Weeks away from what many pundits have touted as “the most important election in a generation,” I have become frustrated. Very frustrated.
Listening to all of the babble, reading all of the coverage and opening the mail to find campaign cash solicitations from one end of the political spectrum to the other has left me with nothing but questions.
Questions like: What is one to believe? Should one believe anything? How can voters make informed decisions about issues with savvy spinning and petty posturing getting in the way?
Let’s consider a few of the more pressing situations staring at us these days:
• Either Jackson needs a convention center and getting it will propel us toward financial nirvana or it’s unnecessary, ill advised and likely to bankrupt the city.
• Either Senator Kerry was (a) for invading Iraq and has a secret plan to end the war or (b) he opposes the invasion and has no plan at all. One day (a), one day (b).
• Either the country has created jobs during his term, as the President says, or lost jobs, as Senator Kerry says. It can’t be both ways.
• Senator Kerry says he can lower our health insurance cost and provide us 55+ folks early access to Medicare without raising taxes on the middle class. Say what? Where’s the money going to come from? Where do I sign up?
• Both sides are claiming victory in the debates. The President won, no the President lost. Vice President Cheney slaughtered the “Breck Boy.” No — Senator Edwards showed his spunk and controlled the debate even though he may not actually know where the Senate meets. But that’s OK because President Bush probably doesn’t know where the Alabama National Guard met either.
Losing the truth along the way
Spin, spin, spin. Nobody cares about the truth. Just how it will play in 10-second sound bites. How can we spin the facts to support our candidate? That’s the ticket to success.
I’m really tired of all the deception and nonsense. I want the candidates to treat us like mature adults, capable of dealing with difficult choices if we know the facts. I wish the politicians would, just for once, be straight with us.
Here are some thoughts on the issues that you will not hear during the campaign:
• Taxes. Look folks, running the country and providing all these services costs a lot of money and there’s nowhere to get the money but from you, the taxpayers. So, forget tax cuts, pay your fair share and shut up about it.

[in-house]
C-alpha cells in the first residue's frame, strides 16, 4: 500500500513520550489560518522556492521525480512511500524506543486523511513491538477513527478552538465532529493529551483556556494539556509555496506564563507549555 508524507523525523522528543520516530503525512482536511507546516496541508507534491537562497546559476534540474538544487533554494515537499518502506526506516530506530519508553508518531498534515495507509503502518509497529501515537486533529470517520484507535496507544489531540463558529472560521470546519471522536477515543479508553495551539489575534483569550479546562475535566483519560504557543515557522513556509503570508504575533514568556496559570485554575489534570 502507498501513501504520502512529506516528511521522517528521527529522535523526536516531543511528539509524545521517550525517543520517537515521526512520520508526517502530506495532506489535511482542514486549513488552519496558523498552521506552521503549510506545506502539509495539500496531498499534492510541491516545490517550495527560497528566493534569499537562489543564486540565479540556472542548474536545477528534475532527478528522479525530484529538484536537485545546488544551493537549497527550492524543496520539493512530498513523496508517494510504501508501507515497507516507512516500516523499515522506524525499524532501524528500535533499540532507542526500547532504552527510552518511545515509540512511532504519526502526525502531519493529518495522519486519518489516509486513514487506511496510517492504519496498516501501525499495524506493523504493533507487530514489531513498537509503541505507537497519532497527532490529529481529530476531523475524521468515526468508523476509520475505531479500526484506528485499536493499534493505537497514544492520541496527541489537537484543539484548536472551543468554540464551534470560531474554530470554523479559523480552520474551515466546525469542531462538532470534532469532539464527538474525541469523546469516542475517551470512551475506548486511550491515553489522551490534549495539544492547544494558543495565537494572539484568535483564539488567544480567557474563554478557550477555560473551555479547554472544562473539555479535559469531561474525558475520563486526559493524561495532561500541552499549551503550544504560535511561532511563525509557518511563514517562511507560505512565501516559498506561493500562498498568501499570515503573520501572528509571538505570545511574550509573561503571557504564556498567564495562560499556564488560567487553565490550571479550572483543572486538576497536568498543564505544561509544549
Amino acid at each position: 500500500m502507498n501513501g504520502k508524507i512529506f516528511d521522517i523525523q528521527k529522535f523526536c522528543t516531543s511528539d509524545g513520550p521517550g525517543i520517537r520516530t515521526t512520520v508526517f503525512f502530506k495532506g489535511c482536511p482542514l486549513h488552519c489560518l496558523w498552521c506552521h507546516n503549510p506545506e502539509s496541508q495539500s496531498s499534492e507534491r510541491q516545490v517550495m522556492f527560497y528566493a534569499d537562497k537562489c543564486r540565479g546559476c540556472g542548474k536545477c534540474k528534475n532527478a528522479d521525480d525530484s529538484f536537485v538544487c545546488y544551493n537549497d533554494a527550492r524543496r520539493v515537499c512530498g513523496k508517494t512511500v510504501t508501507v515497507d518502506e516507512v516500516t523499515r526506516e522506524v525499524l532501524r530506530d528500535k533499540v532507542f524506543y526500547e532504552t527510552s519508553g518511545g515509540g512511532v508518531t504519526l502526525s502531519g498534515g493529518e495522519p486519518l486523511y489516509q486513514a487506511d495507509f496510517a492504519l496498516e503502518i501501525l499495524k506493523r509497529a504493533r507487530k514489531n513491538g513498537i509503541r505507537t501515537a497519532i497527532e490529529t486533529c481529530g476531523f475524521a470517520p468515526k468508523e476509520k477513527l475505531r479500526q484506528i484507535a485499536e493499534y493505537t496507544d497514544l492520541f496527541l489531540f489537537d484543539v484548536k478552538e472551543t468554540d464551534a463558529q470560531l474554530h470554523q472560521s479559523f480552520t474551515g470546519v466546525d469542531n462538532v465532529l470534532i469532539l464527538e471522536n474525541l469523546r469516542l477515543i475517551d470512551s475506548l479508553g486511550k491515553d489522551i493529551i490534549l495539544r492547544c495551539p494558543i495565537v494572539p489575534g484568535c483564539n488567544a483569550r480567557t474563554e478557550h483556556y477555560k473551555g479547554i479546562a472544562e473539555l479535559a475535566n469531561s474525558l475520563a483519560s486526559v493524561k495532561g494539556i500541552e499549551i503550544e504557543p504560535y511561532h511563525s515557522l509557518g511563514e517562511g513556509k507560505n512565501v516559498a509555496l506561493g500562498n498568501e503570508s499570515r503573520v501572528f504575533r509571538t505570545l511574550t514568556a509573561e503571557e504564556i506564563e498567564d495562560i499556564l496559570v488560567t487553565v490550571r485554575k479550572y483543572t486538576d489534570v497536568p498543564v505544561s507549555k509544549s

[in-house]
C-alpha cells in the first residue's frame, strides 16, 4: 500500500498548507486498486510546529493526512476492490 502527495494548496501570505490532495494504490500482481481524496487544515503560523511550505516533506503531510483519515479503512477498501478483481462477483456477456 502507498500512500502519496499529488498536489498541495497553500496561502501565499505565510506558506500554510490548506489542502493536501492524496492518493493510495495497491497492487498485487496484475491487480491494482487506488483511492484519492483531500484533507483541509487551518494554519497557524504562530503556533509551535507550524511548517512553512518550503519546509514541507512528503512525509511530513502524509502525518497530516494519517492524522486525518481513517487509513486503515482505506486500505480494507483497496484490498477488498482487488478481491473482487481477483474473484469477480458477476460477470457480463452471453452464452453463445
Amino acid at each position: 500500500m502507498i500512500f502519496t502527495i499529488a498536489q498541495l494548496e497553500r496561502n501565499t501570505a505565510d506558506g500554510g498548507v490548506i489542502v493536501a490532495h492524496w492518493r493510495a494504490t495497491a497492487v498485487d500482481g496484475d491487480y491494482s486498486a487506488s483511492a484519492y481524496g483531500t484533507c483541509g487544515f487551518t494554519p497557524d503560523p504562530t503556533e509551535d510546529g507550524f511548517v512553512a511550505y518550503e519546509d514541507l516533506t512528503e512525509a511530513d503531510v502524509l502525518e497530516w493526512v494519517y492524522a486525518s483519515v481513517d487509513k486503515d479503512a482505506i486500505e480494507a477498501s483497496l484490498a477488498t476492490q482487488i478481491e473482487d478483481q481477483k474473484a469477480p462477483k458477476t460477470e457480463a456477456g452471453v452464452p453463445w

• Iraq. It’s the oil, stupid! Don’t you realize that America needs control of Iraqi oil or our standard of living could be cut? That’s what we mean by “national interest.” Sudan? We have no national interest in Sudan because they don’t have any oil.
• Convention center. Mayor Johnson needs a convention center to prove that, under his leadership, Jackson has become an up and coming metropolitan center and not a crime-plagued, deteriorating central city. Quit worrying about whether it makes financial sense, just give the mayor his convention center, sit down and shut up. This is an ego thing and has nothing to do with money.
• Deficit. Everybody knows that paying hundreds and hundreds of billions of dollars to fight a war in Iraq and, simultaneously, cutting taxes is ludicrous, however the conservative, right wing of the country eat it up and I need their support to get re-elected. We’ll worry about the deficits after the election is over.
Despite it all, your vote does matter
So, there you have it. Some positions on current issues that will never be spoken anywhere.
In the meantime, I plan to watch “Law and Order” re-runs and avoid the political spin as much as I can.
Please don’t confuse my political cynicism with my commitment to vote. I have voted in every election, state and national, since I was eligible to vote and will continue to do so as long as I can waddle, or be rolled, up to the voting booth. I wish that every American would make a personal commitment to vote and “just do it.”
Thought for the Moment — Because it hasn’t been done before, doesn’t mean it can’t be done. Those who are afraid to make a mistake will never make a significant achievement. — America’s Cup winner Ted Hood
Joe D. Jones, CPA, is publisher of the Mississippi Business Journal. Contact him at email@example.com.
BEFORE YOU GO…
… we’d like to ask for your support. More people are reading the Mississippi Business Journal than ever before, but advertising revenues for all conventional media are falling fast. Unlike many, we do not use a pay wall, because we want to continue providing Mississippi’s most comprehensive business news each and every day. But that takes time, money and hard work. We do it because it is important to us … and equally important to you, if you value the flow of trustworthy news and information which have always kept America strong and free for more than 200 years.
If those who read our content will help fund it, we can continue to bring you the very best in news and information. Please consider joining us as a valued member, or if you prefer, make a one-time contribution.Click for more info